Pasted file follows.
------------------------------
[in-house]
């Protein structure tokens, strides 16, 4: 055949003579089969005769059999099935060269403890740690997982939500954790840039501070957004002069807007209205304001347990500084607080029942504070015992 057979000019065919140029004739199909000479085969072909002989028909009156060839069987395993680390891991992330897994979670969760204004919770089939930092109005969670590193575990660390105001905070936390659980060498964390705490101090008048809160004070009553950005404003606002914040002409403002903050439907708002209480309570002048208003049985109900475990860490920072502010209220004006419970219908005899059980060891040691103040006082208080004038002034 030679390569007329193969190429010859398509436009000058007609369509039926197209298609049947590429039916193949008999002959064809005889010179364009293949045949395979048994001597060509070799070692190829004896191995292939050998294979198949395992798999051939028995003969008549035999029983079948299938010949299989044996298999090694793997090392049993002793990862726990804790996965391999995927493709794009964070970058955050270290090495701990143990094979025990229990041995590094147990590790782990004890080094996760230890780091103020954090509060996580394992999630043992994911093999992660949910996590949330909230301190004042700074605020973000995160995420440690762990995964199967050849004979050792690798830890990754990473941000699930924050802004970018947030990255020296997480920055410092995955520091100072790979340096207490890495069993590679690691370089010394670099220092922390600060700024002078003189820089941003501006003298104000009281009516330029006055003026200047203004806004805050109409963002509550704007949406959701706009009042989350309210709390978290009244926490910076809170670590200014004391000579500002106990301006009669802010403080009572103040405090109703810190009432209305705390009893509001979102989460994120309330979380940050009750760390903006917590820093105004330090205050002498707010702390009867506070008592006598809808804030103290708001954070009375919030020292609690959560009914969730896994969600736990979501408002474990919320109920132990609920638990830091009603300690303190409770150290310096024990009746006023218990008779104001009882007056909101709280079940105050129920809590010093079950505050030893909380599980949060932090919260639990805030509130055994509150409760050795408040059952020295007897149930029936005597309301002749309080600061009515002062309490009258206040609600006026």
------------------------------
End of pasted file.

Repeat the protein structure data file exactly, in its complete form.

[in-house]
């Protein structure tokens, strides 16, 4: 055949003579089969005769059999099935060269403890740690997982939500954790840039501070957004002069807007209205304001347990500084607080029942504070015992 057979000019065919140029004739199909000479085969072909002989028909009156060839069987395993680390891991992330897994979670969760204004919770089939930092109005969670590193575990660390105001905070936390659980060498964390705490101090008048809160004070009553950005404003606002914040002409403002903050439907708002209480309570002048208003049985109900475990860490920072502010209220004006419970219908005899059980060891040691103040006082208080004038002034 030679390569007329193969190429010859398509436009000058007609369509039926197209298609049947590429039916193949008999002959064809005889010179364009293949045949395979048994001597060509070799070692190829004896191995292939050998294979198949395992798999051939028995003969008549035999029983079948299938010949299989044996298999090694793997090392049993002793990862726990804790996965391999995927493709794009964070970058955050270290090495701990143990094979025990229990041995590094147990590790782990004890080094996760230890780091103020954090509060996580394992999630043992994911093999992660949910996590949330909230301190004042700074605020973000995160995420440690762990995964199967050849004979050792690798830890990754990473941000699930924050802004970018947030990255020296997480920055410092995955520091100072790979340096207490890495069993590679690691370089010394670099220092922390600060700024002078003189820089941003501006003298104000009281009516330029006055003026200047203004806004805050109409963002509550704007949406959701706009009042989350309210709390978290009244926490910076809170670590200014004391000579500002106990301006009669802010403080009572103040405090109703810190009432209305705390009893509001979102989460994120309330979380940050009750760390903006917590820093105004330090205050002498707010702390009867506070008592006598809808804030103290708001954070009375919030020292609690959560009914969730896994969600736990979501408002474990919320109920132990609920638990830091009603300690303190409770150290310096024990009746006023218990008779104001009882007056909101709280079940105050129920809590010093079950505050030893909380599980949060932090919260639990805030509130055994509150409760050795408040059952020295007897149930029936005597309301002749309080600061009515002062309490009258206040609600006026």